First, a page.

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The Court of Appeals reversed the judgment of the Court of Special Appeals, which held that the police did not have probable cause to search the trunk of a car owned and driven by Respondent. The suppression court denied Respondent’s motion to suppress, ruling that, under the totality of the circumstances, the officers had reasonable suspicion that the individuals in the vehicle were involved in criminal activity, permitting the continued detention, and that by the time the officers searched the trunk of Respondent’s vehicle they had amassed probable cause - based in part on drug evidence found on the person of Respondent’s front-seat passenger - to believe the trunk contained evidence of drug-related activity. The Court of Special Appeals reversed. The Court of Appeals vacated the judgment of the Court of Special Appeals, holding that the intermediate appellate court failed to review, in their entirety, the facts and circumstances that led the police to search the trunk of Respondent’s car and instead isolated certain facts while ignoring or minimizing others. View "State v. Johnson" on Justia Law

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The Court of Appeal affirmed the trial court's denial in part of cross-defendants' anti-SLAPP motion that sought to strike certain allegations in a cross-complaint filed by Joel D. Kettler, alleging defamation and other causes of action. The court held that the trial court did not err in concluding that complaints to the Certified Financial Planners Board of Standards was not protected activity. The Board was not a public agency and there was no public interest issue. The court also held that the litigation privilege did not protect the communications in question (communications to AXA reporting cross-complainant's wrongdoing). View "Kettler v. Gould" on Justia Law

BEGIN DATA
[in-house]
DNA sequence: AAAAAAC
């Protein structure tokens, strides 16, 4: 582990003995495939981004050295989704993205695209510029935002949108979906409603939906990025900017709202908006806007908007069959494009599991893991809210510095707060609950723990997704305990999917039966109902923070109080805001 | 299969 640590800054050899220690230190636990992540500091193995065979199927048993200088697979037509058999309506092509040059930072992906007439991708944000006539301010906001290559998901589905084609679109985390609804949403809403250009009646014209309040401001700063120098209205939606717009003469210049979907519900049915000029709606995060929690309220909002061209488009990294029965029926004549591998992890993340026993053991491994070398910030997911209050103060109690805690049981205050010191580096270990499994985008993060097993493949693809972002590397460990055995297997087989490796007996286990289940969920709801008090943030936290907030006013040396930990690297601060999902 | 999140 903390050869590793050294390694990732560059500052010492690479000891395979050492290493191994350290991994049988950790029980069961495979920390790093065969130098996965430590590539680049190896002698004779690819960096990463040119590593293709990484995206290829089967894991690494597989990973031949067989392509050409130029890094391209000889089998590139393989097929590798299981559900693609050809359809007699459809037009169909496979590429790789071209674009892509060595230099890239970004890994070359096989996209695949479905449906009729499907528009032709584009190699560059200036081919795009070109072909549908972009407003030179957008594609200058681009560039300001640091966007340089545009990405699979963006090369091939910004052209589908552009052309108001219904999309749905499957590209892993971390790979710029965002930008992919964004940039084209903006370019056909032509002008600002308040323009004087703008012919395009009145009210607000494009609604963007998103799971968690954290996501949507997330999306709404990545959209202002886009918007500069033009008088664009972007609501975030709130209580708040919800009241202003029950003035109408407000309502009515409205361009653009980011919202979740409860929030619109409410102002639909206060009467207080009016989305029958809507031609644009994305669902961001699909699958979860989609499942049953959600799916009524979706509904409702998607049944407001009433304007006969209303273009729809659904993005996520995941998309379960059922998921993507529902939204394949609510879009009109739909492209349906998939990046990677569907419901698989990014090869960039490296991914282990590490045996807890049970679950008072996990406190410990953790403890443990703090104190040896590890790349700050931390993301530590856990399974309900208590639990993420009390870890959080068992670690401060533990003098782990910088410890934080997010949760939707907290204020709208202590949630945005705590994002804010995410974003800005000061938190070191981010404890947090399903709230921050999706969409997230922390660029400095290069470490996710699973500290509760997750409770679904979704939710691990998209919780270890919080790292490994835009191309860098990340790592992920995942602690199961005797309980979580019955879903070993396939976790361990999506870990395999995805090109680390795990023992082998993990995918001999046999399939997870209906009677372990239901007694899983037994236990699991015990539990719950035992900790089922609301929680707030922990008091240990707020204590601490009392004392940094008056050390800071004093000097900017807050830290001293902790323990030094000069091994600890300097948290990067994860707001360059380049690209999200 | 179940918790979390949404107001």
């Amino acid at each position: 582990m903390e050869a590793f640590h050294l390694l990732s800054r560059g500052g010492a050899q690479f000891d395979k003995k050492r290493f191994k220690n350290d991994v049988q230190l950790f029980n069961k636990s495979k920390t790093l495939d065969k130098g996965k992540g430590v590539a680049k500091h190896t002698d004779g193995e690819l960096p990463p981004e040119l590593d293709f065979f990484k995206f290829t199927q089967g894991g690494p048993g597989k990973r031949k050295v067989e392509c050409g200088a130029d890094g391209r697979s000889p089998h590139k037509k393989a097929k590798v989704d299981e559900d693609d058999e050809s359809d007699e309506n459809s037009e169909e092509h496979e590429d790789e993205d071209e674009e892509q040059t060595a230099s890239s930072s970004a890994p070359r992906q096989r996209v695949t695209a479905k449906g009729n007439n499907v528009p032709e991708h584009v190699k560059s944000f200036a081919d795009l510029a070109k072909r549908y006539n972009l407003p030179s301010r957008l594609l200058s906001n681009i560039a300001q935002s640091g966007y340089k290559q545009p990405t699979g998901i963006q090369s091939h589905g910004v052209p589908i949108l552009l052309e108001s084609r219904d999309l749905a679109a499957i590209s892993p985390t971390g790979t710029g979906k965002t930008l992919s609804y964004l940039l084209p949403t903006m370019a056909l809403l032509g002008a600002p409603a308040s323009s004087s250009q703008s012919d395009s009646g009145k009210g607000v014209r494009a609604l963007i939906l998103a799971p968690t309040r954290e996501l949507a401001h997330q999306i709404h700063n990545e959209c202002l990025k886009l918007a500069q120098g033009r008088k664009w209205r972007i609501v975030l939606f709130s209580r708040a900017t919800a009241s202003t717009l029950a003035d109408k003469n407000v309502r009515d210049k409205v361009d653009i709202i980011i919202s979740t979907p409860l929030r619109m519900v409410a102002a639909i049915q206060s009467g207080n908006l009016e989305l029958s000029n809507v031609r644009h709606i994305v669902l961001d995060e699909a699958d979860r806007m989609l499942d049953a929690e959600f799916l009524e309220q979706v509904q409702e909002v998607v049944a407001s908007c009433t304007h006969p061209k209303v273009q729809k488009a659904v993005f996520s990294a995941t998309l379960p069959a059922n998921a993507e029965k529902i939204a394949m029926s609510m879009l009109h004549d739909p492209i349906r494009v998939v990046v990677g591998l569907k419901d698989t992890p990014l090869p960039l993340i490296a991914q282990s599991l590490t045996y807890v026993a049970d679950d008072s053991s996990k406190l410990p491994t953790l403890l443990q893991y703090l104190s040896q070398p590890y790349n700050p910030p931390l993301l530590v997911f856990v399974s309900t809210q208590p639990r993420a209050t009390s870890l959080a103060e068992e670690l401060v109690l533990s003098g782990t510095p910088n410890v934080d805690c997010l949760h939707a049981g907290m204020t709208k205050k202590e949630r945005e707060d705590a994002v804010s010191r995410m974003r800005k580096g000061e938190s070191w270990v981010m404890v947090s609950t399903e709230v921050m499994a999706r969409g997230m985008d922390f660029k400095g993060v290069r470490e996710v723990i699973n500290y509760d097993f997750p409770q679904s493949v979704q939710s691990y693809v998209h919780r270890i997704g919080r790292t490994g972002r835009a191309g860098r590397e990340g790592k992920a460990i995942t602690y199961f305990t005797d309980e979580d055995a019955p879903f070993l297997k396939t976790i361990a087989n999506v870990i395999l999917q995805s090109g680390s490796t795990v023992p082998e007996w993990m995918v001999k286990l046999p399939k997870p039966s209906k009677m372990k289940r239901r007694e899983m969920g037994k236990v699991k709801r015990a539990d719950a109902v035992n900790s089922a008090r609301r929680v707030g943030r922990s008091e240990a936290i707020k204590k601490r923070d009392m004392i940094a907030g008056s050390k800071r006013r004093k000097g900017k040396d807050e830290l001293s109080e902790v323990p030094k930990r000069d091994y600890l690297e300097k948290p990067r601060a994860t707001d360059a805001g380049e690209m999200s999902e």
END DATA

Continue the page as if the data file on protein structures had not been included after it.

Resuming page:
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The Fifth Circuit affirmed the district court's grant of a motion to dismiss plaintiff's claims against the City and Eddie Salame, Chief of the Grapevine Police Department (GPD). The court also affirmed the district court's grant of summary judgment for Officer Robert Clark on plaintiff's remaining excessive force claim under 42 U.S.C. 1983 on the basis of qualified immunity. Ruben Garcia-Villalpando was shot and killed by Clark. Given the tense and evolving factual circumstances, the court held that Clark reasonably believed that Garcia-Villalpando posed a threat of serious harm. In this case, Garcia-Villalpando fled the scene of a serious crime, drove recklessly and endangered others, refused to obey roughly thirty commands, and approached Clark on a narrow highway shoulder directly adjacent to speeding traffic. The court explained that the fact that Garcia-Villalpando was ultimately found to have been unarmed was immaterial. Because plaintiff failed to demonstrate that Garcia-Villalpando's Fourth Amendment rights were violated, her claims against the City and Salame for failure to train and inadequate screening/hiring failed as well. View "Romero v. Grapevine, Texas," on Justia Law